Water bills may jump a bit
A new charge of several dollars a month would cover the cost of buying extra water.
By JANET ZINK
Published May 4, 2007
TAMPA -- With the city's reservoir 4 feet below normal, officials warned residents Thursday that water bills could be going up several dollars a month.
The city plans to add an extra charge to cover the cost of water it has to buy from Tampa Bay Water to meet high demand.
The new charge, which covers the higher cost of purchasing water rather than relying on the Hillsborough River, will hit bills in a few weeks.
Water department director Brad Baird said he doesn't know yet what the charge will be.
"All we can say is we're gong to use a formula that fairly passes on the charges to all of our customers, " he said.
The charge will be based on how much water customers use and how much the city needs to purchase.
Based on how much water it has to buy this year -- expected to cost between $5-million and $10-million -- and the number of city customers, the charge could be between $36 to $72 per water customer per year.
The city pays the regional utility Tampa Bay Water about $2.20 for every 1, 000 gallons but charges most users less than $2 per 1, 000 gallons.
"This is not a rate increase, " said Elia Franco, a spokesman for the city water department. "It's a pass-through."
The city last raised water rates -- by 3 percent -- in 2005. Previously, the last significant increase was in 1998, when rates went up 15.6 percent.
The surcharge will not be attached to reclaimed water.
Tampa gets most of its drinking water from the Hillsborough River. But during the dry season, when demand exceeds the 80-million gallons per day that the city can legally withdraw from the river, the city buys additional water from Tampa Bay Water.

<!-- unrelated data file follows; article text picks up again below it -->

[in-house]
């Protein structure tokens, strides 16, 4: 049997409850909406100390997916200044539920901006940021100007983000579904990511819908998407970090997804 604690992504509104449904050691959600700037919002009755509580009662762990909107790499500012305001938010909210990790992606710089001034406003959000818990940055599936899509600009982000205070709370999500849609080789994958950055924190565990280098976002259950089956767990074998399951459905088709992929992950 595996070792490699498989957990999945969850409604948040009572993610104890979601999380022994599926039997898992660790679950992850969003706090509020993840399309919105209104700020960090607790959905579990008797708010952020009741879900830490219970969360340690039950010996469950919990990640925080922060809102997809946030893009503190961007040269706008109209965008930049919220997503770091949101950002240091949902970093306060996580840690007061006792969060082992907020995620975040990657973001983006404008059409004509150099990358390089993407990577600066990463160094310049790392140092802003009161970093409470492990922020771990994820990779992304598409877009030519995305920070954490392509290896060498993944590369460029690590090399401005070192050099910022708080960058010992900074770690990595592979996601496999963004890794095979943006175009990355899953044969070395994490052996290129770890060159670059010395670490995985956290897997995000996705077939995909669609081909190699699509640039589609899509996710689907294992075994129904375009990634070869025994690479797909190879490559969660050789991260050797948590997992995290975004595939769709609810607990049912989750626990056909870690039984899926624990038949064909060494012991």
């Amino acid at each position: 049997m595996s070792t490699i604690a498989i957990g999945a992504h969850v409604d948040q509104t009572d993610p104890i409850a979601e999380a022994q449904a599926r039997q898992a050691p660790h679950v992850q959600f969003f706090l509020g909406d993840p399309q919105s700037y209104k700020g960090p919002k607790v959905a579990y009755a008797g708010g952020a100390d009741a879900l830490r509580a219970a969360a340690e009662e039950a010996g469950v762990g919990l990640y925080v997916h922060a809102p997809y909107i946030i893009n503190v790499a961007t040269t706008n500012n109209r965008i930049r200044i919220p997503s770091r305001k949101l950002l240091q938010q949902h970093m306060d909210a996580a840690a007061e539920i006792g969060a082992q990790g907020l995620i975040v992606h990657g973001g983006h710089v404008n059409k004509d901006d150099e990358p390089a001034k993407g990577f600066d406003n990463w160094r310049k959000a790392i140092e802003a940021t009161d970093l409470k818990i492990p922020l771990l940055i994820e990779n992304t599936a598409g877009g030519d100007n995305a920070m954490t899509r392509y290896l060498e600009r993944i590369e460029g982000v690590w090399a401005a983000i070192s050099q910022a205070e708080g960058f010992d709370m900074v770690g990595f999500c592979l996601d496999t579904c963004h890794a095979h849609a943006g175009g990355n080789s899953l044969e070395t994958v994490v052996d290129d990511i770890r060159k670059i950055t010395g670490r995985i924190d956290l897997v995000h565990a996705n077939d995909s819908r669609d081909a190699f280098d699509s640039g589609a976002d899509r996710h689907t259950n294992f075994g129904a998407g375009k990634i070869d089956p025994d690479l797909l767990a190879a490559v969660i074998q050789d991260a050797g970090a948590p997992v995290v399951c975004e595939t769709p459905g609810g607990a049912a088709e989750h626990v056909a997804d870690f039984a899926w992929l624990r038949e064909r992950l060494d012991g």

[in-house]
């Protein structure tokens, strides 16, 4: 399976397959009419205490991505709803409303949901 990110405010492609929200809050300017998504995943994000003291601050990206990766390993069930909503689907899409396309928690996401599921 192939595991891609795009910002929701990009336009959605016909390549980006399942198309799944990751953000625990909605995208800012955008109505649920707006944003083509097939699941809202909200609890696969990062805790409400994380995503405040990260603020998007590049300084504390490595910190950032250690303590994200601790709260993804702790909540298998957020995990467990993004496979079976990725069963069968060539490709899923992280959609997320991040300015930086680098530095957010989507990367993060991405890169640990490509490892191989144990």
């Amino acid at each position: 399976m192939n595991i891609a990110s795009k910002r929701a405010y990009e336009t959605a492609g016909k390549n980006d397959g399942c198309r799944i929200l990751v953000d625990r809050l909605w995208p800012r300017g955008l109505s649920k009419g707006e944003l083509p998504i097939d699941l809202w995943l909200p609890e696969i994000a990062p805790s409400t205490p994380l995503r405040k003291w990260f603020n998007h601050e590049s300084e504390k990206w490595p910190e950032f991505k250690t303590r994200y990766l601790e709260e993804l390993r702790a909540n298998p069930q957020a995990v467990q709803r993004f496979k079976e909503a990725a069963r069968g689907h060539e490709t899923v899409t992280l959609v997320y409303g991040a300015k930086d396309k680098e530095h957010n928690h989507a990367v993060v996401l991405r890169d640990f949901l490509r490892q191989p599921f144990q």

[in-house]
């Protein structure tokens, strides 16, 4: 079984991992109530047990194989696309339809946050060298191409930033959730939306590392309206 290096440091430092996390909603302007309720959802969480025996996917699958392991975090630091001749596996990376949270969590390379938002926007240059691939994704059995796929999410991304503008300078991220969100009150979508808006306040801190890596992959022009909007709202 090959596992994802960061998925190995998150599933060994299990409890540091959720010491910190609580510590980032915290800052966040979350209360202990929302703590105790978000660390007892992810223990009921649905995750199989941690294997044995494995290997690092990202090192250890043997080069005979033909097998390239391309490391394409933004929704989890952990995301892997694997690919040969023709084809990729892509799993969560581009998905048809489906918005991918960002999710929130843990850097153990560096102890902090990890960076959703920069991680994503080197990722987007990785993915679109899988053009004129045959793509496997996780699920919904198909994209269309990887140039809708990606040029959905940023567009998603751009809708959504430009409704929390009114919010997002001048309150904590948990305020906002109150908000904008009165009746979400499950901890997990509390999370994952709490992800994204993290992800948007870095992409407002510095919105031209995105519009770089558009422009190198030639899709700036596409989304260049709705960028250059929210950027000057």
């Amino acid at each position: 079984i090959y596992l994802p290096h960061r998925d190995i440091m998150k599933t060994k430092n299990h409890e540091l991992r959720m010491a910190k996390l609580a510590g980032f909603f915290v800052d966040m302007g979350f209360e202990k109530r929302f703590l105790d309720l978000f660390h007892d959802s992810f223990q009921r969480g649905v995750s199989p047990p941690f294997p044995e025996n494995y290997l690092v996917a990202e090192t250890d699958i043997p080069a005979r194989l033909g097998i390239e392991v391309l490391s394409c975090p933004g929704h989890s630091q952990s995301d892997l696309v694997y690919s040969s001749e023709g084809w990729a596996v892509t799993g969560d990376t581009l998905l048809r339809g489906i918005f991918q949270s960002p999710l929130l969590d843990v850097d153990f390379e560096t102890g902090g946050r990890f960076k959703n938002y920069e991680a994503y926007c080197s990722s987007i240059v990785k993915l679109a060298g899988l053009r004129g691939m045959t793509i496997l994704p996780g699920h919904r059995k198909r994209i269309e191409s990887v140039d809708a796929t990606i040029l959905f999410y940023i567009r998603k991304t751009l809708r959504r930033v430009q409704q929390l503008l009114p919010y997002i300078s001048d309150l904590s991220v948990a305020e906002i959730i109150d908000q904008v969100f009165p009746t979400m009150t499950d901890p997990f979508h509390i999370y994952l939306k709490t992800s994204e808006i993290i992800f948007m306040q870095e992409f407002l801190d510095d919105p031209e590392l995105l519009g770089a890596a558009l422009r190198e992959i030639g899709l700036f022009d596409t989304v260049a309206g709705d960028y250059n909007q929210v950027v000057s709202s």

In the past, the city has paid the utility out of a reserve fund, and the City Council on Thursday approved spending $3.5-million to make a purchase.
The city has had to buy water from Tampa Bay Water during eight out of the past 10 years, which is depleting reserves, Baird said. Now the city needs to collect money from customers.
"It's become the norm to purchase water from Tampa Bay Water, " he said. "We're at the point where growth and drought are affecting us every year."
So far this year, about 6 inches of rain has fallen at Tampa International Airport, nearly 4 inches below normal.
Last month, Tampa officials reminded residents to abide by once-a-week lawn-watering restrictions and be judicious about using water when showering, cooking and flushing toilets.
The City Council will vote on the new fee in the coming weeks.
Council members interviewed Thursday said they support the idea.
Council member Mary Mulhern has said Tampa residents need to be charged more for water so that they'll think twice about using it.
"Most of the water is going for irrigation," she said. "We need to conserve."
The average water bill for residential users in Tampa is about $13 a month. Water users in Pinellas County pay about $38 a month. Those in St. Petersburg pay about $31 monthly and in Hillsborough County, about $33.
Council member Charlie Miranda on Thursday requested weekly reports from the administration on water usage, the levels of the Hillsborough River reservoir that supplies most of Tampa's drinkable water and enforcement of the city's water restrictions.
"I think we ought to tell the public once a week where we're at, " Miranda said. "We're leaving an era where we were a producer to where we are a consumer."
Janet Zink can be reached at firstname.lastname@example.org or (813) 226-3401.